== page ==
DUBAI/RIYADH, Jan 3 (Reuters) - Iranian protesters stormed the Saudi Embassy in Tehran early on Sunday morning as Shi'ite Muslim Iran reacted with fury to Saudi Arabia's execution of a prominent Shi'ite cleric.
Demonstrators who had massed at the embassy gates to protest at Nimr al-Nimr's execution broke into the embassy and started fires before being cleared away by the police, Iran's ISNA news agency reported. Pictures were tweeted that showed parts of the interior on fire and smashed furniture inside one office.
Shortly afterwards, Iran's Foreign Ministry issued a statement calling for calm and urging protesters to respect the diplomatic premises, the Entekhab news website reported.
Iran's hardline Revolutionary Guards had promised "harsh revenge" against the Saudi Sunni royal dynasty for Saturday's execution of Nimr, considered a terrorist by Riyadh but hailed in Iran as a champion of the rights of Saudi Arabia's marginalized Shi'ite minority.
Nimr, the most vocal critic of the dynasty among the Shi'ite minority, had come to be seen as a leader of the sect's younger activists, who had tired of the failure of older, more measured leaders to achieve equality with Sunnis.
Although most of the 47 men killed in the kingdom's biggest mass execution for decades were Sunnis convicted of al Qaeda attacks in Saudi Arabia a decade ago, it was Nimr and three other Shi'ites, all accused of involvement in shooting police, who attracted most attention in the region and beyond.
The move appeared to end any hopes that the appearance of a common enemy in the form of the Islamic State militant force would produce some rapprochement between the region's leading Sunni and Shi'ite Muslim powers, who back opposing sides in wars currently raging in Syria and Yemen.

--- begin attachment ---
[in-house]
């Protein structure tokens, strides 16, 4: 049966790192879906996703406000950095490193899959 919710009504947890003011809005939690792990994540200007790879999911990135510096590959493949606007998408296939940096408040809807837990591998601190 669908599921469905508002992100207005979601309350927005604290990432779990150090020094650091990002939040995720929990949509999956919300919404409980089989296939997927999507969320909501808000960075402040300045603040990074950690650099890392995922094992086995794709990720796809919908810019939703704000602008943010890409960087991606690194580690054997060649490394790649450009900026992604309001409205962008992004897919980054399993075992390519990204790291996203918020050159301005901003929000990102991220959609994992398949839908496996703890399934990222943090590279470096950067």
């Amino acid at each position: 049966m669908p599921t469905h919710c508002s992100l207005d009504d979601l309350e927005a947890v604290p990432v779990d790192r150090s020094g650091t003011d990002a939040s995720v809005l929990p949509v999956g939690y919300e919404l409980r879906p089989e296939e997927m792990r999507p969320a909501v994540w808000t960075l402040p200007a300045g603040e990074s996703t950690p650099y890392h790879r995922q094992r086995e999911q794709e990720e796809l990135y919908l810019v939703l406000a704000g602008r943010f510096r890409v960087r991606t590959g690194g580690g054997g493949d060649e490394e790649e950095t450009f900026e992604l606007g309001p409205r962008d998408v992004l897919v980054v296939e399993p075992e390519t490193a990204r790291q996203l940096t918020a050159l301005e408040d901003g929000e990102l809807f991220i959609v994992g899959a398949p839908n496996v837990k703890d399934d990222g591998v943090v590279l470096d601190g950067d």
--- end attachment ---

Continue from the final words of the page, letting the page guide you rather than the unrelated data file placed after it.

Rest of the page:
The website of Iran's Supreme Leader, Ayatollah Ali Khamenei, carried a picture of a Saudi executioner next to notorious Islamic State executioner 'Jihadi John', with the caption "Any differences?", and Iran's powerful Revolutionary Guards said "harsh revenge" would topple "this pro-terrorist, anti-Islamic regime."
Saudi Arabia summoned the Iranian ambassador, only to see its embassy stormed soon afterwards.
IRAQ ALSO FURIOUS
In Iraq, whose Shi'ite-led government is close to Iran, prominent religious and political figures demanded that ties with Riyadh be severed, calling into question Saudi attempts to forge a regional alliance against Islamic State, which controls swathes of Iraq and Syria.
Despite the regional focus on Nimr, the executions seemed mostly aimed at discouraging jihadism in Saudi Arabia, where dozens have died in the past year in attacks by Sunni militants.
The ruling Al Saud family has grown increasingly worried in recent years as Middle East turmoil, especially in Syria and Iraq, has boosted Sunni jihadists seeking to bring it down and given room to Iran to spread its influence. A nuclear deal with Iran backed by Saudi Arabia's biggest ally and protector, the United States, has done little to calm nerves in Riyadh.